Against fish farming

To the editor:

Thank you for the March 30-31 Daily Mining Gazette weekend edition article by Staff Writer Stephen Andersen, entitled “Baraga County job research data revealed.”

By publishing this story, the Mining Gazette has done the heavy lifting the Western Upper Peninsula Planning & Development Region should have done before even suggesting fish farming in Lake Superior as an economic development initiative.

I am a Keweenaw Bay Indian Community tribal member. When I read about the plan to introduce fish farming in Keweenaw Bay, I went straight to my leaders, the KBIC tribal council, to warn them about the pending threat.

There is a plethora of science and other data demonstrating that fish farming is a bad idea. A 23-year study in Finland is one that I like the best. It’s entitled “The case of columnaris disease in Finland intensive fish farming and the evolution of pathogen virulence.”

By itself, this study would make any reasonable person disregard aquaculture in Lake Superior as a non-starter. But my research shows that it’s not a particularly strong economic initiative, either, when you carefully look at the many failed examples of fish farming all over the world.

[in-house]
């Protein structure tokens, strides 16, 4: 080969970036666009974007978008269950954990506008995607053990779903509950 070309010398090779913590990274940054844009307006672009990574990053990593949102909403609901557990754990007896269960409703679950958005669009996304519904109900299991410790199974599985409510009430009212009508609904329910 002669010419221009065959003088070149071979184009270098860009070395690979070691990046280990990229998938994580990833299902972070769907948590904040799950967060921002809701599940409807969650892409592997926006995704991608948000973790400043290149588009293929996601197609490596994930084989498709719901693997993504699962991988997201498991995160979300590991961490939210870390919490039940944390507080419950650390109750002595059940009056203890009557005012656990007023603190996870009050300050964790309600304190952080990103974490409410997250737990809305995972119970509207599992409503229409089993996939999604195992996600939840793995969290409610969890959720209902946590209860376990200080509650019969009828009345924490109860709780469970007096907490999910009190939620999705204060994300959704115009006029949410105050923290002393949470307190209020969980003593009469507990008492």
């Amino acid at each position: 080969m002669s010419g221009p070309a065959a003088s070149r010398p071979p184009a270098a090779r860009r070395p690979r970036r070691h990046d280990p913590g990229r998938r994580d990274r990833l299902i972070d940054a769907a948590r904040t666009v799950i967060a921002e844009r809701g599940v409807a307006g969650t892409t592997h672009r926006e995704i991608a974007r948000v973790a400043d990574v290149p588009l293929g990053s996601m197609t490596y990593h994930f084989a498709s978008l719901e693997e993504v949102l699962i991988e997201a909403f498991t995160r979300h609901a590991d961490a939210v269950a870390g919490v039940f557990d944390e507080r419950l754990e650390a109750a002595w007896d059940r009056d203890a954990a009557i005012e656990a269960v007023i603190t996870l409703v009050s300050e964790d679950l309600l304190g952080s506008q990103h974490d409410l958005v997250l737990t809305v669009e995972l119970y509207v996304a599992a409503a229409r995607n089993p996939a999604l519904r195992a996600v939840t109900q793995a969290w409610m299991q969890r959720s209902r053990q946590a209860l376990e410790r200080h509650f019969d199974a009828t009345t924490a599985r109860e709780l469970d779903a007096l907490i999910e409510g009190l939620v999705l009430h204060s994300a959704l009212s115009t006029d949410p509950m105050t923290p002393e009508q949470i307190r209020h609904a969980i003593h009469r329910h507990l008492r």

Here’s the bottom line: Keweenaw Bay is essential to the purposes for which the L’Anse Indian Reservation was created. Please think about that from both a practical and legal perspective.

If you want to pick a fight with the KBIC, which I doubt WUPPDR is looking to do, propose activities that threaten our waters.

My advice to WUPPDR is to run – not walk – to the KBIC tribal council and ask for a meeting with them. They are reasonable people who take the concerns of all in our community to heart in everything I’ve seen them do. After all, community survival is the Indian way.